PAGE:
If there’s one primary rule of floor sanding, here it is: “You’ve got to keep moving,” Fenollol says. “Staying in one spot with the machine will cause it to dig.” People tend to think that because most traditional hardwood floors are ¾ of an inch thick, there’s no need for concern because there’s plenty of wood to work with. “A solid floor is ¾ of an inch thick,” Fenollol says, “but the nails are only 3⁄8 of an inch below that surface, and you can hit them if you’re not careful. You’re going to see sparks. This is going to ruin the belt and will leave a gouge that you’re going to have to work out. Bottom line: Don’t dig.” At most, you want to remove about 3⁄32 of an inch of wood in the refinishing process.

                6. Sand in Sequence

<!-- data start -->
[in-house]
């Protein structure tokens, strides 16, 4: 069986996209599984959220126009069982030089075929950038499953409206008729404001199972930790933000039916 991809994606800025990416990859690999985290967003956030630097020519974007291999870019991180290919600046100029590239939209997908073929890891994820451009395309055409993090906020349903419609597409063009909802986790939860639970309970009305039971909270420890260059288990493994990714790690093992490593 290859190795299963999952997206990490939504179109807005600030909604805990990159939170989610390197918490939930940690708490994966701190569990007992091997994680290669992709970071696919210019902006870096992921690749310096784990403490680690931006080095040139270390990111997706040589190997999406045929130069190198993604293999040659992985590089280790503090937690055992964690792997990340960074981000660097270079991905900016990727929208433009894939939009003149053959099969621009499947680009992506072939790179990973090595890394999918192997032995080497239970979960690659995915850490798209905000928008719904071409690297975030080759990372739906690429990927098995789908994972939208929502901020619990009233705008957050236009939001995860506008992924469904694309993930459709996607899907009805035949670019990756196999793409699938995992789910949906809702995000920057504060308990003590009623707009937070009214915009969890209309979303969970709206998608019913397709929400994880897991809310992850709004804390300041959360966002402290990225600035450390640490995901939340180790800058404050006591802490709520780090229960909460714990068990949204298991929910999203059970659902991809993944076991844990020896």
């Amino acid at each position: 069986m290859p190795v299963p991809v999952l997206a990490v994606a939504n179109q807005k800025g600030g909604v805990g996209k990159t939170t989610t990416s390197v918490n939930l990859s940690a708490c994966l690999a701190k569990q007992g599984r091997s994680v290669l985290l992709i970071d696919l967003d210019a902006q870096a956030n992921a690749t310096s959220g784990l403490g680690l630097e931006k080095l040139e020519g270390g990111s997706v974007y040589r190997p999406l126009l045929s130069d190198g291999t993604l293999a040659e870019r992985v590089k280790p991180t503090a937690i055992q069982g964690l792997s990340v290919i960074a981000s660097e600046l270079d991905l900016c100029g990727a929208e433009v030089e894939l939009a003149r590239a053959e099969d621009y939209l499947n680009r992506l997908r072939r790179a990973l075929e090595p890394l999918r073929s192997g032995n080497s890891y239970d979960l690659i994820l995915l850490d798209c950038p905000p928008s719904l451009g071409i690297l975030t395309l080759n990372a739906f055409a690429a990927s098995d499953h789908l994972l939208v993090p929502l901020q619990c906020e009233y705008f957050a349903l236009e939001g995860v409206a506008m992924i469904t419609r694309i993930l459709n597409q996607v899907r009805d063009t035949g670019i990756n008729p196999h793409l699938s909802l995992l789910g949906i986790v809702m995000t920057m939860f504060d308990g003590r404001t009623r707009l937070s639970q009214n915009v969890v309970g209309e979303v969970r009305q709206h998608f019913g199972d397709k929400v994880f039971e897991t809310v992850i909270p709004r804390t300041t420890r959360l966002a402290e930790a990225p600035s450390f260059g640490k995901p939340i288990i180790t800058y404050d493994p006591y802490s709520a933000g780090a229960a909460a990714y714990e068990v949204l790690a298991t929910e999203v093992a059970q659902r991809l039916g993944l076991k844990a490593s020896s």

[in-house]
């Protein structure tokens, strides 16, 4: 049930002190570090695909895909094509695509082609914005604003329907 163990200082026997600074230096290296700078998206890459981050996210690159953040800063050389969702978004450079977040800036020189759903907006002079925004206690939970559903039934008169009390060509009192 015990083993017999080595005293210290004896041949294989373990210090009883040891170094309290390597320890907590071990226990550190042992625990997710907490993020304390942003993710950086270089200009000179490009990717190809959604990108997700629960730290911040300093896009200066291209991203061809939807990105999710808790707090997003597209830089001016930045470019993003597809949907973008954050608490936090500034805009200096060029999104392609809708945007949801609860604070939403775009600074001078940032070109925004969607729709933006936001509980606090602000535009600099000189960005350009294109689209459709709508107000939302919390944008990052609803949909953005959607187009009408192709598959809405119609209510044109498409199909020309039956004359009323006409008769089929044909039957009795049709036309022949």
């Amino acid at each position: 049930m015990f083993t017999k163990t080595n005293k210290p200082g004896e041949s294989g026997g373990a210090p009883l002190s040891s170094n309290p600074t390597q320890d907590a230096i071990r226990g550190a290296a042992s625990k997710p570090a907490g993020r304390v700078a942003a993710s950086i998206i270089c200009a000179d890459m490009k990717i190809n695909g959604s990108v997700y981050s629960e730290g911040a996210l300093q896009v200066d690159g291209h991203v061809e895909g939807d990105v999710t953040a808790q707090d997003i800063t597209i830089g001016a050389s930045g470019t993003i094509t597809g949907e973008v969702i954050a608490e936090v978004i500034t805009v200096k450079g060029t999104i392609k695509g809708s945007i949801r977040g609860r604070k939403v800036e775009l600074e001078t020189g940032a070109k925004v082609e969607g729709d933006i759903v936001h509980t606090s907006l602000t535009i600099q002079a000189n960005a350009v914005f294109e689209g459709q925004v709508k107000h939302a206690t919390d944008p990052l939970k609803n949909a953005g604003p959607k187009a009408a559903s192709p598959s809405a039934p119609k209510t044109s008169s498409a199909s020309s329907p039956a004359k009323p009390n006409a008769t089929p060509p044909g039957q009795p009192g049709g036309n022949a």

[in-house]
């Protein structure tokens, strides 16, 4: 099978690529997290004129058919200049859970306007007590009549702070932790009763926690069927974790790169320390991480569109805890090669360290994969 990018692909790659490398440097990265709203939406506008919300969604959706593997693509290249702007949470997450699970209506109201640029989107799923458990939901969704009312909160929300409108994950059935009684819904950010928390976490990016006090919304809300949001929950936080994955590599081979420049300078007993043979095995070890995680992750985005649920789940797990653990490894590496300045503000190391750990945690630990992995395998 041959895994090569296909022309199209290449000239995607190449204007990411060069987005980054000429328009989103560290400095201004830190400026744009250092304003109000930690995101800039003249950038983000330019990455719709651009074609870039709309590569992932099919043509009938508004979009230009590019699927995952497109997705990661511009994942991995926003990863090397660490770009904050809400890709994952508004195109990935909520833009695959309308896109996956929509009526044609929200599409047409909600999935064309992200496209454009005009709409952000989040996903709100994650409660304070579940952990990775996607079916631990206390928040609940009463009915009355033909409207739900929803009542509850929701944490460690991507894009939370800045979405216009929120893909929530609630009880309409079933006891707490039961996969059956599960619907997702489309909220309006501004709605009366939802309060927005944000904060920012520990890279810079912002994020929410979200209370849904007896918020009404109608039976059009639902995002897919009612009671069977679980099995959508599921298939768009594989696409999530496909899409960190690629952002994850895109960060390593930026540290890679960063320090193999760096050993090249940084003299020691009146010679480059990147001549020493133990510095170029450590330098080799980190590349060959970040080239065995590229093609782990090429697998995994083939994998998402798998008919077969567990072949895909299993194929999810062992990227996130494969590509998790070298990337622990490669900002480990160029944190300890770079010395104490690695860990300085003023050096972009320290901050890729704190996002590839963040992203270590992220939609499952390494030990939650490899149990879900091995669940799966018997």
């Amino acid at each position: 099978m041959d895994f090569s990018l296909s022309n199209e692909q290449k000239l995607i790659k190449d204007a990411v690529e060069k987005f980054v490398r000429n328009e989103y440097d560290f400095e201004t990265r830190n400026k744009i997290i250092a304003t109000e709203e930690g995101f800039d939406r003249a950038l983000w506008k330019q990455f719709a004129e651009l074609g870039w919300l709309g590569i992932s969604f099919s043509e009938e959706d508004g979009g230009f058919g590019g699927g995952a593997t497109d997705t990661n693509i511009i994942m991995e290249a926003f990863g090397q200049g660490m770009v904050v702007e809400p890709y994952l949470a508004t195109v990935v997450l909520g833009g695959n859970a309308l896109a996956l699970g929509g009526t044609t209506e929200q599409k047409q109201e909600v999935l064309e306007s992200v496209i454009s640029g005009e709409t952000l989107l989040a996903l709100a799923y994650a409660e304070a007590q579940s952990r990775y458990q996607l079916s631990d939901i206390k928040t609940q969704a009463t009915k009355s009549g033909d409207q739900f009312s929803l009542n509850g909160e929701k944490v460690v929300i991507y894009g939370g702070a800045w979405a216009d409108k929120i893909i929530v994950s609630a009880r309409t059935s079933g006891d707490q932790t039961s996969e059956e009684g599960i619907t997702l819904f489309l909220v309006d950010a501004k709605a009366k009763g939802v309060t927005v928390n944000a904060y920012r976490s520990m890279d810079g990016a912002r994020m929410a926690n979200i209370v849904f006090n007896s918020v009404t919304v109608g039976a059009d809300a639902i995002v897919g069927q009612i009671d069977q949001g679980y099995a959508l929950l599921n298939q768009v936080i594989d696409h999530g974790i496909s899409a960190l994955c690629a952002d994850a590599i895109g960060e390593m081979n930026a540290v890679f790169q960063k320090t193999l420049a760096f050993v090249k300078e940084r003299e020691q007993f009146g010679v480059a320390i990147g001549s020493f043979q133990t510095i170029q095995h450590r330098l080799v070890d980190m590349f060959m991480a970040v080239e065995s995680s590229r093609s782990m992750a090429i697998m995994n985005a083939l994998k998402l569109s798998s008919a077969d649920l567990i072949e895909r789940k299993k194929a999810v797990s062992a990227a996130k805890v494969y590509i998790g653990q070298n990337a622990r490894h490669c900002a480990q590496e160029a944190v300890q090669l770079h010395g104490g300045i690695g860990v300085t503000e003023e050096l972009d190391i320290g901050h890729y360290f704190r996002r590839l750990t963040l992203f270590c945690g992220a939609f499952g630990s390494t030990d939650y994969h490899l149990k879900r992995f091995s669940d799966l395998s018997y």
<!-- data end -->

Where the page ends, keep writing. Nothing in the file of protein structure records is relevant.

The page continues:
Floor sanding is a sequential process whereby the coarse scratches left by the previous grits are erased by the finer scratches of the next grit. Use the grits recommended by the rental center for the equipment you are renting. A typical grit sequence, says Fenollol, may look like 36 grit, followed by 50, then 80 or 100 grit. But that sequence varies depending on whether you will stain the floor before applying the finish, and just how rough the floor was to start with. Furthermore, you may also buff the floor when you are done to blend out all abrasive marks. Finally, not all floor sanding equipment behaves the same with the same grit. There are a variety of machines that abrade floors (belt sander, a rotary sander, a single-pad orbital sander, a three-disc orbital sander, and a buffer) and you would be wise to find out what the rental center offers ahead of time and what they advise in terms of abrasives. The more homework you do before beginning, the more likely you are to end up with a neatly done floor.